Is it all common sense? Yes and no. Each example appeals to our actual practices, to our reference to how we do things in everyday life. But precisely because we are so familiar with these practices, it is difficult to understand what they mean. It seems as if the exempla in §31 work up to the authoritative generalization in the penultimate sentence, “ We can say: only someone who already knows how to do something with a given piece can meaningfully ask for its name ”—a generalization that actually repeats the final proposition of §30 cited above, “One must already know something (or do something with it) in order to be able to ask its name.” Has the interim passage with its chess examples then made no difference in understanding, especially given that the final sentence—
—far from providing closure, opens up the debate for further possibilities?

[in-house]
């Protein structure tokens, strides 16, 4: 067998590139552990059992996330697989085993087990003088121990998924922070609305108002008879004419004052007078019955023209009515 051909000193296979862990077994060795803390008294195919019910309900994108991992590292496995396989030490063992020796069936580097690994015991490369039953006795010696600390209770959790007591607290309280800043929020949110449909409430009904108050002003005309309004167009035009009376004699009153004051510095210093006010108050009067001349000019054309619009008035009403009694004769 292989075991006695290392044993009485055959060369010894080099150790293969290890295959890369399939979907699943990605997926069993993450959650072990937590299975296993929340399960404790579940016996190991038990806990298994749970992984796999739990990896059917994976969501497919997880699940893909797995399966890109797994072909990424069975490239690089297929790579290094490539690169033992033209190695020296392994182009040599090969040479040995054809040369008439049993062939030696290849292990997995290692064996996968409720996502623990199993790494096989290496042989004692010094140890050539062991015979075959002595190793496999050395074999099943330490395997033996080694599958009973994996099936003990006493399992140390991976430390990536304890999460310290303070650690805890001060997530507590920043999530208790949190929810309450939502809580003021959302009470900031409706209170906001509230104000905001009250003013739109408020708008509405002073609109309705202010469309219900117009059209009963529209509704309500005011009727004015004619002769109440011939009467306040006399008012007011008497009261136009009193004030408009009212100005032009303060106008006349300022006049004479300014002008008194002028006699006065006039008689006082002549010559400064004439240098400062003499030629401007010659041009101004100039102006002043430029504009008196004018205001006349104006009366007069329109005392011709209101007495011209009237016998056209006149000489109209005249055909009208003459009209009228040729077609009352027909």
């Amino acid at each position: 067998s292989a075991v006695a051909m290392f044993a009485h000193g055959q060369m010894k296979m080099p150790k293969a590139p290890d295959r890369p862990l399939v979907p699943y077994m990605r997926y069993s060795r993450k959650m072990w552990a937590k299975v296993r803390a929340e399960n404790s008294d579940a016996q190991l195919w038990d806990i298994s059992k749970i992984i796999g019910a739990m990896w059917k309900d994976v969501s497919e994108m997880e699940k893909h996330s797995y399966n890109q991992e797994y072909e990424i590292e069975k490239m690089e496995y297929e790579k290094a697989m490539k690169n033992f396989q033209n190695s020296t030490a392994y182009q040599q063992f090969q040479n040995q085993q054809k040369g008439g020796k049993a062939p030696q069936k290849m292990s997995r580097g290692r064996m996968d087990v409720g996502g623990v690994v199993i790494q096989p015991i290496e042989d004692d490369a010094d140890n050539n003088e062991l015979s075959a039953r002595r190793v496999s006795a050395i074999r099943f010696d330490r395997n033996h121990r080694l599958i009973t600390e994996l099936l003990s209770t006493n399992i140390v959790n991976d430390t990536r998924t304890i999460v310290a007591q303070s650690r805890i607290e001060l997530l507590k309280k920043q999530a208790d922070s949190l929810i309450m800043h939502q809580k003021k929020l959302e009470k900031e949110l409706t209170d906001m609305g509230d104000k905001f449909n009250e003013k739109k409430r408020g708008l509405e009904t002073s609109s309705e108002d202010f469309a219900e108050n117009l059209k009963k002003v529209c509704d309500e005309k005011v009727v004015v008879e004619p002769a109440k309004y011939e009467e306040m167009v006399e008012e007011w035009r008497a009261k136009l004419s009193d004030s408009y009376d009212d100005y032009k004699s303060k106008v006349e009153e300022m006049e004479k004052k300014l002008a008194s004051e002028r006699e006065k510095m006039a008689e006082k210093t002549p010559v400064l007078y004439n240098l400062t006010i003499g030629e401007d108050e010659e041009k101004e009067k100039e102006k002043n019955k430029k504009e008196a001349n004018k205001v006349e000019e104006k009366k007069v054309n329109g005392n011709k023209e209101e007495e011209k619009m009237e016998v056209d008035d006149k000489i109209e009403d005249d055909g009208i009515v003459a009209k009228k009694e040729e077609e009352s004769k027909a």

Consider what happens in §32:
The continuity between §31 and §32 is at first elusive. Just when we think we understand that the word “king” in chess is meaningless unless we know how to play the game, Wittgenstein shifts ground and attacks the Augustinian theory of language as pointing system from a different angle. The new analogy—wonderfully absurd—is between a stranger in a foreign country and a child communicating within its own not-yet-learned language system. Is the child’s “thought” then like the foreigner’s native language, prior to the “new” language to be learned? The posited analogy is patently absurd, for what could that prior language possibly look and sound like? How does one talk to oneself without talking? As Wittgenstein puts it frequently, does a young child hope before it has learned the word “hope”?